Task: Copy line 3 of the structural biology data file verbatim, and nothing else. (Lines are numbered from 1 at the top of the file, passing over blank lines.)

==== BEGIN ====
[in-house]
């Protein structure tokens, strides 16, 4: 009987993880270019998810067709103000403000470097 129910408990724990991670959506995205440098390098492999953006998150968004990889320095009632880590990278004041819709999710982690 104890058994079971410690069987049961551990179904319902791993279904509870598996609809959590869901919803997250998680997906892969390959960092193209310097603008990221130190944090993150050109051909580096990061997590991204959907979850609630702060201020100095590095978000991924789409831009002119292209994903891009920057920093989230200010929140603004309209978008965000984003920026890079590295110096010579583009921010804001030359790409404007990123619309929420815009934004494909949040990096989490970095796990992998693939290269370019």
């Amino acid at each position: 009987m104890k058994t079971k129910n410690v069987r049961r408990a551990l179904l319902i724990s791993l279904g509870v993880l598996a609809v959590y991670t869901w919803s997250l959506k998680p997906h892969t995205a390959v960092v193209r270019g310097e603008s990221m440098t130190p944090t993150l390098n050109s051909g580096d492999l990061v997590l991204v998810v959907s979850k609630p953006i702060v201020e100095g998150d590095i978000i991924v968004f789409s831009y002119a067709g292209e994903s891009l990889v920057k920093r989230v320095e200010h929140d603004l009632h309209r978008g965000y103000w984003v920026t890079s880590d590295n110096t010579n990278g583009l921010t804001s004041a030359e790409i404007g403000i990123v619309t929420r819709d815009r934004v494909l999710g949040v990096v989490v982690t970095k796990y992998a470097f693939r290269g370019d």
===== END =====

């Amino acid at each position: 009987m104890k058994t079971k129910n410690v069987r049961r408990a551990l179904l319902i724990s791993l279904g509870v993880l598996a609809v959590y991670t869901w919803s997250l959506k998680p997906h892969t995205a390959v960092v193209r270019g310097e603008s990221m440098t130190p944090t993150l390098n050109s051909g580096d492999l990061v997590l991204v998810v959907s979850k609630p953006i702060v201020e100095g998150d590095i978000i991924v968004f789409s831009y002119a067709g292209e994903s891009l990889v920057k920093r989230v320095e200010h929140d603004l009632h309209r978008g965000y103000w984003v920026t890079s880590d590295n110096t010579n990278g583009l921010t804001s004041a030359e790409i404007g403000i990123v619309t929420r819709d815009r934004v494909l999710g949040v990096v989490v982690t970095k796990y992998a470097f693939r290269g370019d």